Commentary

How Deals For Kids' Online Content Are Telling Us The Future

There’s really nothing very surprising about content platforms that pay millions of dollars for kids programs. Walt Disney kind of proved providing kids programming can give you a very nice living, starting in 1928 when the first Mickey Mouse cartoon came out.

But there’s something cagier about deals by DreamWorks in May to acquire the YouTube franchise, Awesomeness, and to make a big deal a couple weeks ago to supply 300 hours of new programming to Netflix.  They’ve surely seen the stories about a current generation of cord-cutters and cord-nevers and have come to figure out that pretty soon, that group will start breeding. And their kids, unlike kids in the distant past, recent past or even two or three years ago, won’t even think about Nickelodeon or PBS.

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Because their parents never did.

When I see those content deals being made it’s clear to me that without really saying so, content creators and distributors are already making huge investments in a content future in which traditional media—that’s fancy for “television”—have a severely diminished role.

A year ago, Bernstein Research studied Netflix homes and found, not surprisingly, viewership of all kinds of kids’ linear channels got whacked. That research corresponded with Nickelodeon experiencing a sharp viewership decline, a slip that Nick in part attributed to its carriage problems with DirecTV.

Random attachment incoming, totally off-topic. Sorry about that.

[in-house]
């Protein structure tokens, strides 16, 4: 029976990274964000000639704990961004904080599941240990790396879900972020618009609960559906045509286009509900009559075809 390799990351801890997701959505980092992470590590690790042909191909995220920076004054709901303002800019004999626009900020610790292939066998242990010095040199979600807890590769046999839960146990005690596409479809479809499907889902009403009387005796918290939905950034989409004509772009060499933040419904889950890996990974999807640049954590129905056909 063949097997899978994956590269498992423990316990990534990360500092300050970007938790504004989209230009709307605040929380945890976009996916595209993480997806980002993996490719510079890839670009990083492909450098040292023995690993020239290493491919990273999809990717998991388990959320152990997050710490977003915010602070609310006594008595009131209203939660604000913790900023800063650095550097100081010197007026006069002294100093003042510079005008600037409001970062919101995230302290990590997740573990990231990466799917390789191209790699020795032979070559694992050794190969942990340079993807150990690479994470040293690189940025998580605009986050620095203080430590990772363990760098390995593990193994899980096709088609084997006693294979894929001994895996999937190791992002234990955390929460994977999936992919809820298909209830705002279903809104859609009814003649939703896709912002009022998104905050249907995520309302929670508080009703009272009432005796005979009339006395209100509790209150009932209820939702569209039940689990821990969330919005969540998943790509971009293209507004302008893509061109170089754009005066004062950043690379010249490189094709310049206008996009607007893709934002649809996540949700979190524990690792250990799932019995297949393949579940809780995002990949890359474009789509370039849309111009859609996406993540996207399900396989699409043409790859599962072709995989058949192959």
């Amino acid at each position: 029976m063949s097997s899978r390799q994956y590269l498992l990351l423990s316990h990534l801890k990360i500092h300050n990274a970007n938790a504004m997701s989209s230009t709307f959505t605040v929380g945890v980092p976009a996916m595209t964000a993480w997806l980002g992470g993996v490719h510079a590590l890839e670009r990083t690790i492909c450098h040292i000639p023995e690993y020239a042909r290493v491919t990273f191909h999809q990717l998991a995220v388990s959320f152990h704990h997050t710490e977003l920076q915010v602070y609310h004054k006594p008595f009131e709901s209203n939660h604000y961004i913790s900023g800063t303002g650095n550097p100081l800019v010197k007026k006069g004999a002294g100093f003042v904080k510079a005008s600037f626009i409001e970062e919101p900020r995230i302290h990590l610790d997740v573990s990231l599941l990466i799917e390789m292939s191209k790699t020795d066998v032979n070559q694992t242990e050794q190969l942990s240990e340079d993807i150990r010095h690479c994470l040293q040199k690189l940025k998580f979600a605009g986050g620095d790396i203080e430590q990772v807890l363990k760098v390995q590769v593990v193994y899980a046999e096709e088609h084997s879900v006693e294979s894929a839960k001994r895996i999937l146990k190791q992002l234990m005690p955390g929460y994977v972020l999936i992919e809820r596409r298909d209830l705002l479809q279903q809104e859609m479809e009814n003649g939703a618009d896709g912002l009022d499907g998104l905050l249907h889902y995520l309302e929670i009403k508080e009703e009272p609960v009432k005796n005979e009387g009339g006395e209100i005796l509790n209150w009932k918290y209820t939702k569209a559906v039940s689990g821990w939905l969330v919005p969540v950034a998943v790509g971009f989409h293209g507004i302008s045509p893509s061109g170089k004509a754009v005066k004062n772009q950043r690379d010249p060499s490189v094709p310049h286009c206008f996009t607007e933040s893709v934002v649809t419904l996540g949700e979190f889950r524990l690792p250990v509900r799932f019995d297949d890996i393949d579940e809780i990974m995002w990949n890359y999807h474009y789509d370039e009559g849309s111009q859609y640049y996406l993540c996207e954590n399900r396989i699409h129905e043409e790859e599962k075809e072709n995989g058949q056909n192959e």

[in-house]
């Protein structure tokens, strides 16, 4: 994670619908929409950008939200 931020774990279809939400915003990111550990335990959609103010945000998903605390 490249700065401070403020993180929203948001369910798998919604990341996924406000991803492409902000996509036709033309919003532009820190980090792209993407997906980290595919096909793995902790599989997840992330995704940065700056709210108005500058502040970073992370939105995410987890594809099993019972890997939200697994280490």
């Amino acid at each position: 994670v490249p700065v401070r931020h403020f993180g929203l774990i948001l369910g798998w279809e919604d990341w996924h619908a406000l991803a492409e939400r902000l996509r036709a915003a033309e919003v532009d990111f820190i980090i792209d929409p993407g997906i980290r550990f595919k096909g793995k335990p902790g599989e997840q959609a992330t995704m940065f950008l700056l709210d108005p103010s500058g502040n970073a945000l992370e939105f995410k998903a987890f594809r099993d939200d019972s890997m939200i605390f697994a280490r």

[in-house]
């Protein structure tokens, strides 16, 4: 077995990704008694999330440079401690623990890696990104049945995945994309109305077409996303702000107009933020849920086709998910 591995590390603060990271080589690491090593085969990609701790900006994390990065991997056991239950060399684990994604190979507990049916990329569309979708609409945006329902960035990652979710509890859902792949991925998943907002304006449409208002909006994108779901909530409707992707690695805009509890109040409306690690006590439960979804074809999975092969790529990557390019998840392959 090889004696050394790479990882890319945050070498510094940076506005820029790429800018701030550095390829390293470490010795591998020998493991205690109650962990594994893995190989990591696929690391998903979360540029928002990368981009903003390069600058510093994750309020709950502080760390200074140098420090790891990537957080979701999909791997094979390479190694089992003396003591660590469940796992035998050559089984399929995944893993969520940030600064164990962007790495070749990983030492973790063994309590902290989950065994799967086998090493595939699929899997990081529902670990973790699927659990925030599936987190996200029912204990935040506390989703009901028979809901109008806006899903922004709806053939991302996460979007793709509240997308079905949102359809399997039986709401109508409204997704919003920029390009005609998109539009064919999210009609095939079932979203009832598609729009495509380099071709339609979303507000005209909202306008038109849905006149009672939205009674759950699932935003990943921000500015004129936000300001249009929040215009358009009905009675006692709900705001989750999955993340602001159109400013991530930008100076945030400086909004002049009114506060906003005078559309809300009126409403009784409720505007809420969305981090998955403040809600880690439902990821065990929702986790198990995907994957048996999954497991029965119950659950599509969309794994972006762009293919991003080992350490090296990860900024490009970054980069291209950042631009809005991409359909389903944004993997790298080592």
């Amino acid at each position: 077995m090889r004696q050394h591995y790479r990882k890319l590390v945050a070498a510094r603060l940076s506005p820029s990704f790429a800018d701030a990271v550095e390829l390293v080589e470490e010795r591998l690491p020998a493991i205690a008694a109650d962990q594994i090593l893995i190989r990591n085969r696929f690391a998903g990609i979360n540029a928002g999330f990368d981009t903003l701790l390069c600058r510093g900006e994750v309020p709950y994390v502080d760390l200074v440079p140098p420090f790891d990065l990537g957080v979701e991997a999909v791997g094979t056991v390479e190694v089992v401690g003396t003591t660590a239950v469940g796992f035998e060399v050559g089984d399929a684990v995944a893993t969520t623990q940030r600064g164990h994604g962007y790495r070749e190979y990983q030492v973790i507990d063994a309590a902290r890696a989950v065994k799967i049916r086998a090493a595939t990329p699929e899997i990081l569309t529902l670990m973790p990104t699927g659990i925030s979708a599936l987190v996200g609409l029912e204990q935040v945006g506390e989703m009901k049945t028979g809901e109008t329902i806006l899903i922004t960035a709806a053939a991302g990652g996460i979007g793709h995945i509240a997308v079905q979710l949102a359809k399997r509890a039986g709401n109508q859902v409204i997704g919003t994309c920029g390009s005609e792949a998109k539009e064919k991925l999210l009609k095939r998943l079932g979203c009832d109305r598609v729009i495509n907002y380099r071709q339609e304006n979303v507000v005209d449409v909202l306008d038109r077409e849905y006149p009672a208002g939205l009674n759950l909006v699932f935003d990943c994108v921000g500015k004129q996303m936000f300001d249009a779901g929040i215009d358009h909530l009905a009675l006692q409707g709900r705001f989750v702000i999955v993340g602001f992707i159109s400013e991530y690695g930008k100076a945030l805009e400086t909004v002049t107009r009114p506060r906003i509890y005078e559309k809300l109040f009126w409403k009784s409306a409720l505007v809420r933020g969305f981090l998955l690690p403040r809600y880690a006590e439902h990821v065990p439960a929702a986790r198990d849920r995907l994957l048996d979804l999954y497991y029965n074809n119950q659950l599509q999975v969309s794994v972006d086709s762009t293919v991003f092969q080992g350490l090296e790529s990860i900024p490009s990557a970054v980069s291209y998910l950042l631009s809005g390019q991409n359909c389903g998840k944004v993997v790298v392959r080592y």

But historically, content creators and distributors grew because inquiring, impatient little minds went looking to find them. When, in the '60s, dialing in a UHF channels like channels 25 or 64 on an old TV was as hard as it is to do as cracking a bank safe, kids had the curiosity to do it. Those youngsters discovered those little independent stations that were airing old episodes of “Zorro” and showing Little Rascals films and Bugs Bunny cartoons. Cool beans! Indies hung on to those young viewers and the ones that followed.

By the late '80s, when those kids were young adults, those stations were now Fox or WB or UPN affiliates, which in part is why Fox and the CW inherited a much younger audience, thank you very much.

I doubt DreamWorks CEO Jeffrey Katzenberg or Netflix’s Reed Hastings are studying that playbook, but clearly both are buying the present and planning the future. The market works in the same way. Young adults are discovering and creating the new media future; their kids are already watching or going to increasingly watch kids programs from new sources. Katzenberg told the media the Netflix deal will add $100 million in revenue the first year, and $200 million the year after. Obviously, Netflix must be projecting a tidy little windfall all its own. But the bonanza comes later, when Netflix cultivates what I would think is its first full generation of young viewers and makes them, more or less, subscribers for life.

Netflix also made a deal with Disney a month ago and Amazon took the Nickelodeon product Netflix gave up. Amazon, apparently less concerned than Netflix about having new product (kids don’t seem to care), is buying a library of shows from PBS. It probably won’t stop there, with other pay online services still angling their own kids’ plans, and everybody tacitly understanding their kids’ futures are on the Internet, in just about every way.

pj@mediapost.com

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